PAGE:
My take on a Haiku today for #Prose4T. Sometimes the less you write, the more you say.
Instincts, trust yourself
Together as one you learn
Doubt and fear be gone
Expectations: Part 2 (The very honest part)
So after my ranty post last week, it’s time for some honesty.
As I have previously said, I have high expectations. Very high expectations. Maybe too high expectations. I believe that if a job is worth doing it’s worth doing well. And in stark contrast to when I was growing up, when people would always comment, ‘Ah, she gets there in the end!’ things for me now need to be very immediate. I expect results, quickly. (That’s why I hate trying to lose weight, it never bloody comes off as quickly as I’d expect, or would like!)
So when I first got pregnant I naturally had expectations. Of the pregnancy, of the birth, of what being a parent would be like. And with my first, and every baby after, those expectations changed, and were either challenged, or exceeded.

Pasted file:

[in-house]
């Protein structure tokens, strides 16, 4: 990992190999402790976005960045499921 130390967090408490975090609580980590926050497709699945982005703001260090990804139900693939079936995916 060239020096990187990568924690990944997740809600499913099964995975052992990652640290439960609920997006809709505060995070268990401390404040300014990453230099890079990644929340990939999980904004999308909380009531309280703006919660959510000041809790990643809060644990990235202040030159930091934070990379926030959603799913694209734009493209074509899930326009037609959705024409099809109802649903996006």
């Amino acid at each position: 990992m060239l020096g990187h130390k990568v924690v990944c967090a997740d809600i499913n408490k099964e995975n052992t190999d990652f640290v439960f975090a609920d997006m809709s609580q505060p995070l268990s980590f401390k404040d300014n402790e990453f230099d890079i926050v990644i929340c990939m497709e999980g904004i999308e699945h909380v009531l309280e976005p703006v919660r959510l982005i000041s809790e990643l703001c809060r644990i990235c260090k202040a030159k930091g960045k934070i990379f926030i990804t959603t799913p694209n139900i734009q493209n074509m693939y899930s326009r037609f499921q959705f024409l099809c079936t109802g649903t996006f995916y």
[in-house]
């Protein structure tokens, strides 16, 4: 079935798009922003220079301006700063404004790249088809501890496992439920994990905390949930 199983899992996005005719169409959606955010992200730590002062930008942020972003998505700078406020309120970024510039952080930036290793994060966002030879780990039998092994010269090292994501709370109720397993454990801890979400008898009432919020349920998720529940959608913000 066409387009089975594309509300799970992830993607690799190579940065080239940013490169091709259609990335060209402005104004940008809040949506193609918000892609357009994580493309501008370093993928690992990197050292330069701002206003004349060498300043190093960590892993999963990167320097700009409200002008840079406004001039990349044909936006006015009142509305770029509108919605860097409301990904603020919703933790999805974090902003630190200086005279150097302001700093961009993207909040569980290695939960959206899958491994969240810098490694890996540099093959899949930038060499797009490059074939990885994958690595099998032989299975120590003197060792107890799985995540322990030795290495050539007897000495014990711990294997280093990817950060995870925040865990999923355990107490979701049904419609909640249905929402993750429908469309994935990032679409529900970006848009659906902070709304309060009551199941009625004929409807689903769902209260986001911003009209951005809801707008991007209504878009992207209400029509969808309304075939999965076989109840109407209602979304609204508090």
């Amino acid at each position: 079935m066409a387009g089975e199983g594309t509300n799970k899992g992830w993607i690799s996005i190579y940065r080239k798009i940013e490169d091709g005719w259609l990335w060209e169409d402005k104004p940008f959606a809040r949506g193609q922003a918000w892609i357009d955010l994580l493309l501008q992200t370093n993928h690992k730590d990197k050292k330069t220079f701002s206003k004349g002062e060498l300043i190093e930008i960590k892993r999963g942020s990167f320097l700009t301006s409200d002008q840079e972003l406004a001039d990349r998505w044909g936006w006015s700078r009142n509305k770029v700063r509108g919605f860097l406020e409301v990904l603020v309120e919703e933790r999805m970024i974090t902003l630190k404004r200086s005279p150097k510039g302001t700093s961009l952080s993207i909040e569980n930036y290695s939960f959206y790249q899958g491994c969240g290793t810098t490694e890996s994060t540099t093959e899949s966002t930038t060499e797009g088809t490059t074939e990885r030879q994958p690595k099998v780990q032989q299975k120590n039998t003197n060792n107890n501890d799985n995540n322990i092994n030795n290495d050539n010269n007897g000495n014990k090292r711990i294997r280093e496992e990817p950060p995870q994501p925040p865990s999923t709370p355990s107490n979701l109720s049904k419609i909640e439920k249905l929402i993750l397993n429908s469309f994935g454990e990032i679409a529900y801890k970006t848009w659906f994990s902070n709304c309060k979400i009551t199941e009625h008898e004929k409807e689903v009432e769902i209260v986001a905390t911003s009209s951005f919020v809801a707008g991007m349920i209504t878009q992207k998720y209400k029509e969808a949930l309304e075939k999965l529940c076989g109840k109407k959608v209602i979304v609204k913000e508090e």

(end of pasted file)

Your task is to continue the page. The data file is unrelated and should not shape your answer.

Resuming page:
To begin with, when I was 24 years old, I didn’t expect to fall pregnant. Nor did I (Unsurprisingly!) expect the father of the child to say that I was a ‘slapper’ (I wasn’t) and that the baby couldn’t possibly be his. Several long and lonely months and one rather expensive paternity test later (funded by the father, not by Jeremy Kyle) I was proved right. Then, I expected things to change. I thought the hard work was over and that I wouldn’t be alone in this anymore. That he’d be around. But I shouldn’t have expected anything like that. After a pregnancy where he saw me only twice and wasn’t present at the birth, I was silly to expect him to want to get involved. He didn’t. At all. He went to Crete for a holiday when our daughter was three weeks old, saying he was stressed about being a father and needed time out. *Insert own swear word here* So…he was in Crete, sunning it up, and I was awake 24 hours a day feeding a dependent little baby. I was exhausted. And felt isolated. I remember one particularly difficult day, when my Aunt came round to meet my daughter. She held her and said, ’She’s gorgeous, I bet you can’t stop looking at her.’ And I smiled, an empty smile, and said, ‘Of course.’ But inside, all I was thinking was, ‘Actually, I could quite easily stop looking at her.’